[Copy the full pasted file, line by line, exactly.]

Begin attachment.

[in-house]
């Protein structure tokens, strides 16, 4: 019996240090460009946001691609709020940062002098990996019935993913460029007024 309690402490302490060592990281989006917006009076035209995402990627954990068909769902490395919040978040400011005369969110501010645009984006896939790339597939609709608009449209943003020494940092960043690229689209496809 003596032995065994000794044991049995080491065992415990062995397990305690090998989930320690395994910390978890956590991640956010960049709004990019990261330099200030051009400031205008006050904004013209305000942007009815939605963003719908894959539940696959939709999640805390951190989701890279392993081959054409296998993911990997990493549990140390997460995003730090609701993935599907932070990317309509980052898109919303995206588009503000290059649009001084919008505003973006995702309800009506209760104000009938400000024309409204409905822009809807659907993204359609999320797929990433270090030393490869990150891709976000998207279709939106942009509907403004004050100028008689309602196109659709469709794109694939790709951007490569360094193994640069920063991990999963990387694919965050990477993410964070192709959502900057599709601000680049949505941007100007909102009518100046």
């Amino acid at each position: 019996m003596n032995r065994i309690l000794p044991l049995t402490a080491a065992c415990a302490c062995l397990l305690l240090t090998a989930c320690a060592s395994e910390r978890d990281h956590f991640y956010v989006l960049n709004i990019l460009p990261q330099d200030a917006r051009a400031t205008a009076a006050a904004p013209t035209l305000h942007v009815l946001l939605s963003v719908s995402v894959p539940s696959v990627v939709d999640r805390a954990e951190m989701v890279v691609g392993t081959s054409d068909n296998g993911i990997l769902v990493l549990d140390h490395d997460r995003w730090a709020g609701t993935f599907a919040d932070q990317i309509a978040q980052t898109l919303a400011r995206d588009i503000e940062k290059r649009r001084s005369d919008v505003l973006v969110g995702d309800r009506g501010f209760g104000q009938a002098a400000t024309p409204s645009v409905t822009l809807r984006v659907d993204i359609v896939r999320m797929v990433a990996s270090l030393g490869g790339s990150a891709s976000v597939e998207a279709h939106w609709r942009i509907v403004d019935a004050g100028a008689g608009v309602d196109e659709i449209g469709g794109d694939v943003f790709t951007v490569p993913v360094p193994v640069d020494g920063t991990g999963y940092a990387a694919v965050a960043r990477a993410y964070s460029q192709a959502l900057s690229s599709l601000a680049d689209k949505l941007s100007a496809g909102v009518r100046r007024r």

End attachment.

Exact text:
[in-house]
């Protein structure tokens, strides 16, 4: 019996240090460009946001691609709020940062002098990996019935993913460029007024 309690402490302490060592990281989006917006009076035209995402990627954990068909769902490395919040978040400011005369969110501010645009984006896939790339597939609709608009449209943003020494940092960043690229689209496809 003596032995065994000794044991049995080491065992415990062995397990305690090998989930320690395994910390978890956590991640956010960049709004990019990261330099200030051009400031205008006050904004013209305000942007009815939605963003719908894959539940696959939709999640805390951190989701890279392993081959054409296998993911990997990493549990140390997460995003730090609701993935599907932070990317309509980052898109919303995206588009503000290059649009001084919008505003973006995702309800009506209760104000009938400000024309409204409905822009809807659907993204359609999320797929990433270090030393490869990150891709976000998207279709939106942009509907403004004050100028008689309602196109659709469709794109694939790709951007490569360094193994640069920063991990999963990387694919965050990477993410964070192709959502900057599709601000680049949505941007100007909102009518100046």
């Amino acid at each position: 019996m003596n032995r065994i309690l000794p044991l049995t402490a080491a065992c415990a302490c062995l397990l305690l240090t090998a989930c320690a060592s395994e910390r978890d990281h956590f991640y956010v989006l960049n709004i990019l460009p990261q330099d200030a917006r051009a400031t205008a009076a006050a904004p013209t035209l305000h942007v009815l946001l939605s963003v719908s995402v894959p539940s696959v990627v939709d999640r805390a954990e951190m989701v890279v691609g392993t081959s054409d068909n296998g993911i990997l769902v990493l549990d140390h490395d997460r995003w730090a709020g609701t993935f599907a919040d932070q990317i309509a978040q980052t898109l919303a400011r995206d588009i503000e940062k290059r649009r001084s005369d919008v505003l973006v969110g995702d309800r009506g501010f209760g104000q009938a002098a400000t024309p409204s645009v409905t822009l809807r984006v659907d993204i359609v896939r999320m797929v990433a990996s270090l030393g490869g790339s990150a891709s976000v597939e998207a279709h939106w609709r942009i509907v403004d019935a004050g100028a008689g608009v309602d196109e659709i449209g469709g794109d694939v943003f790709t951007v490569p993913v360094p193994v640069d020494g920063t991990g999963y940092a990387a694919v965050a960043r990477a993410y964070s460029q192709a959502l900057s690229s599709l601000a680049d689209k949505l941007s100007a496809g909102v009518r100046r007024r």